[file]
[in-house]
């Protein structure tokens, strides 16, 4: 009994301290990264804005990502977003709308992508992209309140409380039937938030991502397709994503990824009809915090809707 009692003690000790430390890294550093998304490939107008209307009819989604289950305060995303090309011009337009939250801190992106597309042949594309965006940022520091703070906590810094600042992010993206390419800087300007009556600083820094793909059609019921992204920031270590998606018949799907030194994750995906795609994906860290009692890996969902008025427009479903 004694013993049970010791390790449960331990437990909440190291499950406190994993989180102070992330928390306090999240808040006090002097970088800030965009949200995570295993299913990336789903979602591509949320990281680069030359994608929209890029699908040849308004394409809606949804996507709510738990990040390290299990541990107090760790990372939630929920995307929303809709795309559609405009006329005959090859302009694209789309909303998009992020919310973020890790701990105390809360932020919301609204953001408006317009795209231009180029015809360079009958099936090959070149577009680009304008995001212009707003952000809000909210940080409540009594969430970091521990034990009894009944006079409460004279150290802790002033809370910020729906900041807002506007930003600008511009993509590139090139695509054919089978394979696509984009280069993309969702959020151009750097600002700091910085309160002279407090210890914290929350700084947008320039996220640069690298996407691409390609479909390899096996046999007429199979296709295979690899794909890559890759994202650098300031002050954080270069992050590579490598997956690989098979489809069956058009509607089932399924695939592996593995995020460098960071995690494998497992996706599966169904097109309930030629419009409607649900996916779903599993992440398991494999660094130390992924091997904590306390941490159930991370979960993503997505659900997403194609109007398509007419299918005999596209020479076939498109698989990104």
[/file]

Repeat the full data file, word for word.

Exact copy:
[in-house]
């Protein structure tokens, strides 16, 4: 009994301290990264804005990502977003709308992508992209309140409380039937938030991502397709994503990824009809915090809707 009692003690000790430390890294550093998304490939107008209307009819989604289950305060995303090309011009337009939250801190992106597309042949594309965006940022520091703070906590810094600042992010993206390419800087300007009556600083820094793909059609019921992204920031270590998606018949799907030194994750995906795609994906860290009692890996969902008025427009479903 004694013993049970010791390790449960331990437990909440190291499950406190994993989180102070992330928390306090999240808040006090002097970088800030965009949200995570295993299913990336789903979602591509949320990281680069030359994608929209890029699908040849308004394409809606949804996507709510738990990040390290299990541990107090760790990372939630929920995307929303809709795309559609405009006329005959090859302009694209789309909303998009992020919310973020890790701990105390809360932020919301609204953001408006317009795209231009180029015809360079009958099936090959070149577009680009304008995001212009707003952000809000909210940080409540009594969430970091521990034990009894009944006079409460004279150290802790002033809370910020729906900041807002506007930003600008511009993509590139090139695509054919089978394979696509984009280069993309969702959020151009750097600002700091910085309160002279407090210890914290929350700084947008320039996220640069690298996407691409390609479909390899096996046999007429199979296709295979690899794909890559890759994202650098300031002050954080270069992050590579490598997956690989098979489809069956058009509607089932399924695939592996593995995020460098960071995690494998497992996706599966169904097109309930030629419009409607649900996916779903599993992440398991494999660094130390992924091997904590306390941490159930991370979960993503997505659900997403194609109007398509007419299918005999596209020479076939498109698989990104």